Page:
The latest suspect was arrested following Thursday's church attack in Nice in which at least three people were stabbed to death.
A new suspect is in custody in the investigation into a gruesome attack by a Tunisian man who killed three people in a French church that prompted France to heighten its security alert amid existing religious and geopolitical tensions around cartoons mocking Prophet Muhammad.
The suspect is a 47-year-old man believed to have been in contact with the attacker the night before the attack on the Notre Dame Basilica in the Riviera city of Nice, according to a judicial official. The official was not authorised to be publicly named.
The attacker, Ibrahim Issaoui, was seriously wounded by police and hospitalised in life-threatening condition, authorities said. Anti-terrorism prosecutors in France and Tunisia are investigating.
In an interview broadcast Friday with Saudi-owned Al-Arabiya TV, Issaoui's mother said she was shocked by the events.
From the Tunisian province of Sfax, the mother, her eyes wet with tears, said she was surprised to hear her son was in France when he called upon his arrival and had no idea what he was planning.
“You don’t know the French language, you don’t know anyone there, you’re going to live alone there, why, why did you go there?” she said she told him over the phone at the time.
His brother told Al-Arabiya that Issaoui had informed the family he would sleep in front of the church and sent them a photograph showing him at the cathedral where the attack took place.
“He didn’t tell me anything,” he said. A neighbour said he knew the assailant when he was a mechanic and held various other odd jobs, and had shown no signs of radicalisation.
France’s anti-terrorism prosecutor said the suspect is a Tunisian born in 1999 who reached the Italian island of Lampedusa, a key landing point for migrants crossing in boats from North Africa, on September 20 and travelled to Bari, a port city in southern Italy, on October 9.
It is not clear when he arrived in Nice.
France's anti-terror prosecutor Jean-Francois Ricard said Aouissaoui was in a "life-threatening" condition.
The victims were "targeted for the sole reason that they were present in this church at that moment," Ricard said at a press conference late Thursday.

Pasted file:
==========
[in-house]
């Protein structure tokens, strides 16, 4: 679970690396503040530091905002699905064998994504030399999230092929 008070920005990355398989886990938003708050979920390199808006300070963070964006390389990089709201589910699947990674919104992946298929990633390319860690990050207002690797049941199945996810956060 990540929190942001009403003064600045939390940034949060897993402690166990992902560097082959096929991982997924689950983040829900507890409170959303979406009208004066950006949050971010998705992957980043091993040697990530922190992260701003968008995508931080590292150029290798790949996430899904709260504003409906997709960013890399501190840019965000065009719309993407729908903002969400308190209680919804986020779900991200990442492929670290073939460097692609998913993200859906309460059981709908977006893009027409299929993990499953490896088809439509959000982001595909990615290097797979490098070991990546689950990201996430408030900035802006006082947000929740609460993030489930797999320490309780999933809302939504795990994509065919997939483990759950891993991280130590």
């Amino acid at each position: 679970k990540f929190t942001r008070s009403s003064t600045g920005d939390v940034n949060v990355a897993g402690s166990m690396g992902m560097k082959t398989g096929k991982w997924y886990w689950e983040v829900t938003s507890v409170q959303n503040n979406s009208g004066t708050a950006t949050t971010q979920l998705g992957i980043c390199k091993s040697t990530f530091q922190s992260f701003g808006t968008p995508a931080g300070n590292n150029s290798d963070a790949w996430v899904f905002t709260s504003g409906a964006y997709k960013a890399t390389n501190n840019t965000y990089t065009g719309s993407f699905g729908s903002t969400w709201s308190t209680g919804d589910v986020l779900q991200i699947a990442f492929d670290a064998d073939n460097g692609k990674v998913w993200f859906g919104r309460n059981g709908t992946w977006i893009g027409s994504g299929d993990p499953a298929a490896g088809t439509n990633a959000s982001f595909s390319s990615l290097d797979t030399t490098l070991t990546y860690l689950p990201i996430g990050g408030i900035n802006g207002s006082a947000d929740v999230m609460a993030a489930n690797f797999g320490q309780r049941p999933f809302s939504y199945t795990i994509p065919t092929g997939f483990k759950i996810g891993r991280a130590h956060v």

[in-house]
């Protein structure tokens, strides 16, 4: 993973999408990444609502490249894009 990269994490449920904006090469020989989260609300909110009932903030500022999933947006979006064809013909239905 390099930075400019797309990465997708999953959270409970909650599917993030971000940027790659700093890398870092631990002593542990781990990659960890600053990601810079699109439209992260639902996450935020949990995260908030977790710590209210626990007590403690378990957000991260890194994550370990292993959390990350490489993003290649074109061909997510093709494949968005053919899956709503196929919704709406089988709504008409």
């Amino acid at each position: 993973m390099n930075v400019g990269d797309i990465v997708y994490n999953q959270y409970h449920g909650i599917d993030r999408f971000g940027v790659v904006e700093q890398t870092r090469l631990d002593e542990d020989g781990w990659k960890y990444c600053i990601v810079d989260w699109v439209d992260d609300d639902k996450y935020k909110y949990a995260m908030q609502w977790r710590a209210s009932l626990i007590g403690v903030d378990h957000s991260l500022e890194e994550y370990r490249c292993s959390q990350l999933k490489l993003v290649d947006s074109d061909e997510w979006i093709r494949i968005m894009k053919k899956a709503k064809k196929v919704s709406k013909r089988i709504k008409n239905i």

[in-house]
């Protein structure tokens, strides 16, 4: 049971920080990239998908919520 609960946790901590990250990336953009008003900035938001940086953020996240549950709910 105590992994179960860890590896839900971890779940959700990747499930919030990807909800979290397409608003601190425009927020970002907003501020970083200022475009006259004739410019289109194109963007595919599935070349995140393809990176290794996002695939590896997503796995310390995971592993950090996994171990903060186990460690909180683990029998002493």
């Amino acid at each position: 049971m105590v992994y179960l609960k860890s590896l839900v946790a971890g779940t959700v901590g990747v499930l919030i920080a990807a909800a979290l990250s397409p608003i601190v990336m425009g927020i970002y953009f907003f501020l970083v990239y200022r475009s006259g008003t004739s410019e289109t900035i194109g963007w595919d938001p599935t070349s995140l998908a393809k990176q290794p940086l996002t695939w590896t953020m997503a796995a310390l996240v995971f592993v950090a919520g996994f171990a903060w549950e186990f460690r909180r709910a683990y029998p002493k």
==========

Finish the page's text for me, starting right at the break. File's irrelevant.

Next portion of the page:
President Emmanuel Macron said he would immediately increase the number of soldiers deployed to protect schools and religious sites from around 3,000 to 7,000.
Macron, who travelled to the scene, denounced it as an "Islamist terrorist attack" and said France would not cave to terror over his vow to combat extremist violence.
Authorities have closed some mosques and shut down two groups accused of fomenting hate and violence in the wake of Paty's killing, which prompted an outpouring of anger that saw thousands of people demonstrate across France last weekend.
The controversial cartoons
More than 250 people have been killed in attacks on French soil since January 2015, when gunmen massacred 12 people at the offices of Charlie Hebdo over its publishing of cartoons of Prophet Muhammad.
Depicting prophets is strictly avoided in Islam.
Muslims object to the cartoons on the basis that they were meant to provoke and insult the community at large. The publication of such caricatures is seen in the larger context of the French state's anti-Islam policies which have discriminated against people for eating Halal food and women wear the hijab.
To mark the start of the trial for 14 suspected accomplices of the attackers, Hebdo republished the controversial cartoons last month.
Just days later, an 18-year-old man from Pakistan seriously injured two people with a meat cleaver outside Hebdo's former offices in Paris.
On October 16, school teacher Samuel Paty was beheaded for showing Hebdo's caricatures of Prophet Muhammad to his students in a class on civics.
But Macron's attitude towards Islam in France and his defence of the cartoons, has outraged many Muslims around the world who accuse him of unfairly targeting an entire religion. Protests have continued in several Muslim countries, demanding France stop mocking Islam by allowing the publication of Prophet Muhammad's caricatures.
Several countries have called for a boycott of French goods, with Turkish President Erdogan leading the charge.
French Foreign Minister Jean-Yves Le Drian insisted on Thursday that France extended "a message of peace to the Muslim world" Thursday, saying it was a "country of tolerance".
Many French imams have also appealed for calm.
"Today I feel like a Christian because this touches the very heart of a man or woman," Otmane Aissaoui, imam at the ar-Rahma mosque in Nice, said after the attack Thursday.
"Islam, like Christianity or Judaism, is light-years away from an act like this," he said.